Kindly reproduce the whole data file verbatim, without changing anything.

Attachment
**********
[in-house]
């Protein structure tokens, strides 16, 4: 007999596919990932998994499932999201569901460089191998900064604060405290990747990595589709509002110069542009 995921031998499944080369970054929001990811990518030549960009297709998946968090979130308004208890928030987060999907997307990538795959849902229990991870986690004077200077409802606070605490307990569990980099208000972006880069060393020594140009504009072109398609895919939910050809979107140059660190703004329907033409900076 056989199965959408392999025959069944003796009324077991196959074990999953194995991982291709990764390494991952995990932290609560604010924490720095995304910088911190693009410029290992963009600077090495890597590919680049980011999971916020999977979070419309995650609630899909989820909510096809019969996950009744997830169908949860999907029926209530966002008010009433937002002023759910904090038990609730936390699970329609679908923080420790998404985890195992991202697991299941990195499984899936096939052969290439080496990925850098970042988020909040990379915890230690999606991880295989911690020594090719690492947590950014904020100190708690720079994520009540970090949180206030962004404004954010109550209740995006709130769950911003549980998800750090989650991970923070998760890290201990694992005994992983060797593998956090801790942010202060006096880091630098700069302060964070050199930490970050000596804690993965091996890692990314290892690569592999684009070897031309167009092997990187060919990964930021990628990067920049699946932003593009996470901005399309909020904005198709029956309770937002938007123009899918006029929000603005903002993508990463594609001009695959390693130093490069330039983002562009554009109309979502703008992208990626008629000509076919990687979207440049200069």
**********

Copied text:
[in-house]
């Protein structure tokens, strides 16, 4: 007999596919990932998994499932999201569901460089191998900064604060405290990747990595589709509002110069542009 995921031998499944080369970054929001990811990518030549960009297709998946968090979130308004208890928030987060999907997307990538795959849902229990991870986690004077200077409802606070605490307990569990980099208000972006880069060393020594140009504009072109398609895919939910050809979107140059660190703004329907033409900076 056989199965959408392999025959069944003796009324077991196959074990999953194995991982291709990764390494991952995990932290609560604010924490720095995304910088911190693009410029290992963009600077090495890597590919680049980011999971916020999977979070419309995650609630899909989820909510096809019969996950009744997830169908949860999907029926209530966002008010009433937002002023759910904090038990609730936390699970329609679908923080420790998404985890195992991202697991299941990195499984899936096939052969290439080496990925850098970042988020909040990379915890230690999606991880295989911690020594090719690492947590950014904020100190708690720079994520009540970090949180206030962004404004954010109550209740995006709130769950911003549980998800750090989650991970923070998760890290201990694992005994992983060797593998956090801790942010202060006096880091630098700069302060964070050199930490970050000596804690993965091996890692990314290892690569592999684009070897031309167009092997990187060919990964930021990628990067920049699946932003593009996470901005399309909020904005198709029956309770937002938007123009899918006029929000603005903002993508990463594609001009695959390693130093490069330039983002562009554009109309979502703008992208990626008629000509076919990687979207440049200069």